They would also probably say that Tom Sneddon stands by his principles. Back in 1980, he recalled in a newspaper interview, that when he prosecuted the chancellor of the University of California at Santa Barbara for embezzlement and tax fraud, as well as a legendary local investor for fraud, he was besieged by callers who said “what good people they were and that we were going to lose.”
Then he added: “When (Assistant DA) Pat McKinley and I took this job, we always said we were going to do the right thing for the right reasons, and if that’s not good enough, then they can get someone else to do it.”
These principles of right and wrong were instilled in Tom Sneddon at an early age in the Lynwood/Compton area of Los Angeles, where his parents and grandparents ran a bakery and where Tom Sneddon, Sr. made clear that Tom, Jr. would work until he decided whether to go to college. “If you ever worked in a bakery,” he notes, “you’d know that this didn’t take much convincing” for him to decide on college.
Tom Sneddon attended Notre Dame, becoming the first member of his family to attend college. He went on to UCLA where he attended law school and also met his future wife, Pam, on a blind date. They have nine children, including one set of twins.
After a brief period as a criminal defense attorney with a Beverly Hills law firm and army service during the Vietnam War, he joined the Los Angeles DA’s office as a deputy DA, working out of the Whittier office. In 1969 he moved to Santa Barbara County to become deputy DA, later moving up to supervisor of criminal operations. In 1982 he was elected DA and has been re-elected ever since.
Sneddon has served far longer than any other DA in the county’s history and during that period has created what one observer has called “a high-powered office of talented career prosecutors where the turnover is conspicuously low and the morale strikingly high.”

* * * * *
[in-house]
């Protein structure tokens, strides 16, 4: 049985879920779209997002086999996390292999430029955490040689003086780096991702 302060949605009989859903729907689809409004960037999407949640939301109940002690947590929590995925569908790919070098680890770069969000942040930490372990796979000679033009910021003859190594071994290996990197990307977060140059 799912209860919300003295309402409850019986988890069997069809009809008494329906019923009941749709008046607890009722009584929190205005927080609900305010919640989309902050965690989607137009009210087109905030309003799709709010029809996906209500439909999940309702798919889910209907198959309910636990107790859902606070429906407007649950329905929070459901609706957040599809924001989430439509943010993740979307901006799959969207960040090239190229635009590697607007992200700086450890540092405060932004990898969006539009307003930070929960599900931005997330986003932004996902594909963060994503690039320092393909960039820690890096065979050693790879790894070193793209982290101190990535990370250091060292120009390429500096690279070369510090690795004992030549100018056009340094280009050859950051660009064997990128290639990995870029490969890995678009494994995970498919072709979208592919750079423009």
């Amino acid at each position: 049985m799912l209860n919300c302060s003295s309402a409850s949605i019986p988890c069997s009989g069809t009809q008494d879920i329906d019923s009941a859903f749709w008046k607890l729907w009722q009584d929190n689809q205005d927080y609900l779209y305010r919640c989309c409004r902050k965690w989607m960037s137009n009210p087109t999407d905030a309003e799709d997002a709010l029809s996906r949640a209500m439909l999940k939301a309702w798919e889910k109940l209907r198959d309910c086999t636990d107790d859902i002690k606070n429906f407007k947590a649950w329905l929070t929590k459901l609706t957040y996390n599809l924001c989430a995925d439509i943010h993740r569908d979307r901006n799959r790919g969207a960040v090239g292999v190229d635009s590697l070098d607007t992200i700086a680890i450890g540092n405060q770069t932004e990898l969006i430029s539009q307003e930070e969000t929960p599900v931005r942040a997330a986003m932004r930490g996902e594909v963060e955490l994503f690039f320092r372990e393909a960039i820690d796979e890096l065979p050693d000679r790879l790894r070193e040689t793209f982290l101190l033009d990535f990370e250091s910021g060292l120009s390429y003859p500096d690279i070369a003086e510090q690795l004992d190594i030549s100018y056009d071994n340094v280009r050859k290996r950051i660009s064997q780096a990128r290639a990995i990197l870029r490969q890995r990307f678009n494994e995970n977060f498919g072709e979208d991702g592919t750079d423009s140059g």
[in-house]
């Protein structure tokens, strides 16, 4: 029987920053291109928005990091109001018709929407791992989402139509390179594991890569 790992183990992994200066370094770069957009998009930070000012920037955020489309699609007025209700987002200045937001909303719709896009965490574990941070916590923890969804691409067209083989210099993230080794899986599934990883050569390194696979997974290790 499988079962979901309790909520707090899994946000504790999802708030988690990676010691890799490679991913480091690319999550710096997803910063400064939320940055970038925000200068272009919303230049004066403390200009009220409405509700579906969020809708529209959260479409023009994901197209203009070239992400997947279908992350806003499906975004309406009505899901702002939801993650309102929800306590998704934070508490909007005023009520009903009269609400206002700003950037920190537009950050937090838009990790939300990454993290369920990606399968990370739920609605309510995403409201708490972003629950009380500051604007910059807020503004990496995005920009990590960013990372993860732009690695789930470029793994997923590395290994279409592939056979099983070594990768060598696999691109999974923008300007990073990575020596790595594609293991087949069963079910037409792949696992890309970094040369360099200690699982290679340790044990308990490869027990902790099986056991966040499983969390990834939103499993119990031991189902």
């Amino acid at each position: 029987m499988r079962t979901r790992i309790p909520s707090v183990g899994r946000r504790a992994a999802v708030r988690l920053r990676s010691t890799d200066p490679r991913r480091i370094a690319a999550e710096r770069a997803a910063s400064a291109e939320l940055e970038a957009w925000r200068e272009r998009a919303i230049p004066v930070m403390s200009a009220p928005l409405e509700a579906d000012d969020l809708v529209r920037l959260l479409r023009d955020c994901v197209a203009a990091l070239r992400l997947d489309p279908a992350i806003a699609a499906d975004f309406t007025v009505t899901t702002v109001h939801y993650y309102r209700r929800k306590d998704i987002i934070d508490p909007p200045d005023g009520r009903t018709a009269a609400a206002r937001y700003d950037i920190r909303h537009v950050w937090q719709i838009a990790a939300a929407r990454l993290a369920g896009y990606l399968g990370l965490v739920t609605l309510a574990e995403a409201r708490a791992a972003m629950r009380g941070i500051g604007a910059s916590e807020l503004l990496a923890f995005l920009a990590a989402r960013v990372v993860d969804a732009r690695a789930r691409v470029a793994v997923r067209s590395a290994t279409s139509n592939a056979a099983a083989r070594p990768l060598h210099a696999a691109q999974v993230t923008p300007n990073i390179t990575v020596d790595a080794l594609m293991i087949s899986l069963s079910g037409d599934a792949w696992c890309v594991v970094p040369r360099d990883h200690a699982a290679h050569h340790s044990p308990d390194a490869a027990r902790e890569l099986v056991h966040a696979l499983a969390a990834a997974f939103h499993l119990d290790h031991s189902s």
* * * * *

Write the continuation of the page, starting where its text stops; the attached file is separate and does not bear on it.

“Perhaps Sneddon’s last legacy,” wrote Nick Welsh in the Santa Barbara Independent newspaper, “has been the unparalleled stretch of stability he’s brought to a political office that, in many counties throughout the state, has been the focus of intense back-stabbing, and grandstanding.”
About that angry song that pop megastar Michael Jackson wrote about him after Sneddon’s office looked into child molestation accusations against Jackson in 1993-94: In the process, Sneddon ordered Jackson to be stripped and photographed to corroborate the boy’s description of intimate parts of his anatomy. No charges were pressed. Of the song, Sneddon says, “I have notshall we saydone him the honor of listening to it, but I’ve been told that it ends with the sound of a gunshot.”
Like other long-time DAs, Sneddon could have joined a big law firm and earned much more money, but he has never given that prospect any serous thought, because, he explains: “I love what I’m doing. To me, it’s the greatest job in the world. I can’t see money replacing the job satisfaction. I come from a family that never had a lot of money, so I’m not used to having a lot of it.”
Asked if he would join a law firm when he retires, he has a one-word answer: “No.” He says he might do some consulting, but most likely “I’ll do some pro bono work in the juvenile justice system with kids. And play a lot of golf and softball.”
Asked what has given him the greatest satisfaction in his career, he has a two-word answer: “Helping people.”